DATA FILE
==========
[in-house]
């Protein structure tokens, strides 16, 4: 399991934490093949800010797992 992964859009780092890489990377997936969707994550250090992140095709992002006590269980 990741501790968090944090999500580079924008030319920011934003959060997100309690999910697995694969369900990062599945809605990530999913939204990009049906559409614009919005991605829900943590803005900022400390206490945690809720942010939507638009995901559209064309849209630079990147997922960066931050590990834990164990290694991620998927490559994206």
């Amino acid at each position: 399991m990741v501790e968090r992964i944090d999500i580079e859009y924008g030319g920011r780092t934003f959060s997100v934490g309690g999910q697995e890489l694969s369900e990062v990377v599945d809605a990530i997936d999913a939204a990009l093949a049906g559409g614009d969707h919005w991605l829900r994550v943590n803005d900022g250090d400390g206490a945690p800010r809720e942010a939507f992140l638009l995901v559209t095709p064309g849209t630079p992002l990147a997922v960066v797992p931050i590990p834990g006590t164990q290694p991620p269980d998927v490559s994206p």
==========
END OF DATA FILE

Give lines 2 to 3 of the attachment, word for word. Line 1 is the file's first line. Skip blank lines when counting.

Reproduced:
């Protein structure tokens, strides 16, 4: 399991934490093949800010797992 992964859009780092890489990377997936969707994550250090992140095709992002006590269980 990741501790968090944090999500580079924008030319920011934003959060997100309690999910697995694969369900990062599945809605990530999913939204990009049906559409614009919005991605829900943590803005900022400390206490945690809720942010939507638009995901559209064309849209630079990147997922960066931050590990834990164990290694991620998927490559994206």
């Amino acid at each position: 399991m990741v501790e968090r992964i944090d999500i580079e859009y924008g030319g920011r780092t934003f959060s997100v934490g309690g999910q697995e890489l694969s369900e990062v990377v599945d809605a990530i997936d999913a939204a990009l093949a049906g559409g614009d969707h919005w991605l829900r994550v943590n803005d900022g250090d400390g206490a945690p800010r809720e942010a939507f992140l638009l995901v559209t095709p064309g849209t630079p992002l990147a997922v960066v797992p931050i590990p834990g006590t164990q290694p991620p269980d998927v490559s994206p």